We are a commune of inquiring, skeptical, politically centrist, capitalist, anglophile, traditionalist New England Yankee humans, humanoids, and animals with many interests beyond and above politics. Each of us has had a high-school education (or GED), but all had ADD so didn't pay attention very well, especially the dogs. Each one of us does "try my best to be just like I am," and none of us enjoys working for others, including for Maggie, from whom we receive neither a nickel nor a dime. Freedom from nags, cranks, government, do-gooders, control-freaks and idiots is all that we ask for.
Indeed, it is this failure--a failure to check the colonization of intellectual life by politics--that stands behind and fuels the degradation of liberal education. The issue is not so much--or not only--the presence of bad politics as the absence of non-politics in the intellectual life of the university.
Let me mention a couple of distinctions that I think we have lost sight of in recent years. The first is the distinction between academic freedom and free speech. Every time some wacko like Ward Churchill comes along shouting about the evils of American capitalism and the beneficence of Castro, Ho Chi Minh, Native American Indians, or whoever, his defenders rally round and say, "Well, I may not like what he says, but he is simply exercising his right of free speech."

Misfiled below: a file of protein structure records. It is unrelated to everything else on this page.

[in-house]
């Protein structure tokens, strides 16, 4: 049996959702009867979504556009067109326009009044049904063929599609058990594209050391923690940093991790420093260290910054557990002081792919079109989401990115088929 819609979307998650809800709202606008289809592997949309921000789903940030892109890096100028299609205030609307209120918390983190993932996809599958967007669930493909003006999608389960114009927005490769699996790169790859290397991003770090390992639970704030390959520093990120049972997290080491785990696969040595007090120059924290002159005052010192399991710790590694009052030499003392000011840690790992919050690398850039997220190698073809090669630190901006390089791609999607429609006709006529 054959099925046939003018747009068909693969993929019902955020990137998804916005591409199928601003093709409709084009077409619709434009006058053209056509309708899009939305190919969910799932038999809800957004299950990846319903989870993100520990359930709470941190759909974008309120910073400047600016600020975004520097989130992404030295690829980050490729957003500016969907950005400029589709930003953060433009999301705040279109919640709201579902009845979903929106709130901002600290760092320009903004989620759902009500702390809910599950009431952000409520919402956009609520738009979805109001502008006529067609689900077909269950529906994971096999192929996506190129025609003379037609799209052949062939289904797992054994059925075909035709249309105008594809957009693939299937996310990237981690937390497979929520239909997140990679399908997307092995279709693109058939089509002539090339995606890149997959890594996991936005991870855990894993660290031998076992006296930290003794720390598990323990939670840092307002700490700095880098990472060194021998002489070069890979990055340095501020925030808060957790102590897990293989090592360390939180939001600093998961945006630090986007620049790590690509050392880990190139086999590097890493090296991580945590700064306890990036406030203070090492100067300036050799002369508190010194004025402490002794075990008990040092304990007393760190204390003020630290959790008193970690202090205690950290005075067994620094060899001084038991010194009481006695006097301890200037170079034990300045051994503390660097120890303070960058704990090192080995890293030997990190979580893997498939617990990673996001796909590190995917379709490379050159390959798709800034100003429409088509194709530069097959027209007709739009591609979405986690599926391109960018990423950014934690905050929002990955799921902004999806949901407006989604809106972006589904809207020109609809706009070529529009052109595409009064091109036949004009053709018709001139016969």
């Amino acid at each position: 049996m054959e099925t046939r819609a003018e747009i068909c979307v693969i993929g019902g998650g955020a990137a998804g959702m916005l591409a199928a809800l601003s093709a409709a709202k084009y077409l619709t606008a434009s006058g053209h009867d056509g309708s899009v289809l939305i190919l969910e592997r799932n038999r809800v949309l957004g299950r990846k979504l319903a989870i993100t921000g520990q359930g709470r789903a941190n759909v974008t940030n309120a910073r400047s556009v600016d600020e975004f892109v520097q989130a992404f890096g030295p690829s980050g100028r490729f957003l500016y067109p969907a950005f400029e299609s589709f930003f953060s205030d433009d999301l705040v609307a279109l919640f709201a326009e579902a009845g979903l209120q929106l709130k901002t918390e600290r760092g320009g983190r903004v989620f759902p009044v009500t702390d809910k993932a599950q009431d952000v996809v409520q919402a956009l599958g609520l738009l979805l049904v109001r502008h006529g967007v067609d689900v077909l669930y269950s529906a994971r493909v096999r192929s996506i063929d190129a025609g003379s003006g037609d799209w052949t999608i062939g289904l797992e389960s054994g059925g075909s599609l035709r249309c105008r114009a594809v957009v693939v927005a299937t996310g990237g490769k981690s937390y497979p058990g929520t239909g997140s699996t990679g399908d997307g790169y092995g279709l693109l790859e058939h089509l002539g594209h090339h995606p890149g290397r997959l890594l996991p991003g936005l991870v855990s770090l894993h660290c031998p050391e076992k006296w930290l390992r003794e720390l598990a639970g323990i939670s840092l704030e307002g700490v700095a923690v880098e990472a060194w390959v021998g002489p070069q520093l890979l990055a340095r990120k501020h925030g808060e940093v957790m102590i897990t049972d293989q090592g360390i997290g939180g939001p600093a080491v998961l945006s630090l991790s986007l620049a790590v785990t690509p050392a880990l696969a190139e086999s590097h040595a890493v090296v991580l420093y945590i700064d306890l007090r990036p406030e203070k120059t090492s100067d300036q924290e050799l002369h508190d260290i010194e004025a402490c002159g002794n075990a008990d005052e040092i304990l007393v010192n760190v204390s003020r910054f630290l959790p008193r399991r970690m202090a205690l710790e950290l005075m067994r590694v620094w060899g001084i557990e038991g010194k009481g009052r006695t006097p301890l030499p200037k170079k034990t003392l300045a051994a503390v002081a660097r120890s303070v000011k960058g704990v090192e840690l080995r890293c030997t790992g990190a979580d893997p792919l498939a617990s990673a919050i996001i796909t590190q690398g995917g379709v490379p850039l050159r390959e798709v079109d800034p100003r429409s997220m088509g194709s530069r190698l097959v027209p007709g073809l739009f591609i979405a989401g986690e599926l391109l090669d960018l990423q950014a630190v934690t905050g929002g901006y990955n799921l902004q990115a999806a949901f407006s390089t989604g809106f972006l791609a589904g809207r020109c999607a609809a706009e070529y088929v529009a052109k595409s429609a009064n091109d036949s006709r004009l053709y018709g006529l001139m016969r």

I say, No he is not. He is violating his obligation as a teacher to eschew politics and impart knowledge. There is an important distinction between the right of free speech--our rights as citizens in a free society to peaceful political dissent--and academic freedom, the more limited privilege accorded to suitably enfranchised members of a college or university to to pursue knowledge. As the sociologist Edward Shils once noted, academic freedom is "the freedom to seek and transmit the truth." It does not, Shils insisted, "extend to the conduct of political propaganda in teaching." In short, academic freedom is the freedom to do academic things: for teachers "to teach the truth as they see it on the basis of prolonged and intensive study, to discuss their ideas freely with their colleagues, to publish the truth as they have arrived at it by systematic methodical research."
Bottom line: Academic freedom is not the same thing as free speech. It is a more limited freedom, designed to nurture intellectual integrity and to protect those engaged in intellectual inquiry from the intrusion of partisan passions. The very limitation of academic freedom is part of its strength. By excluding the political, it makes room for the pursuit of truth.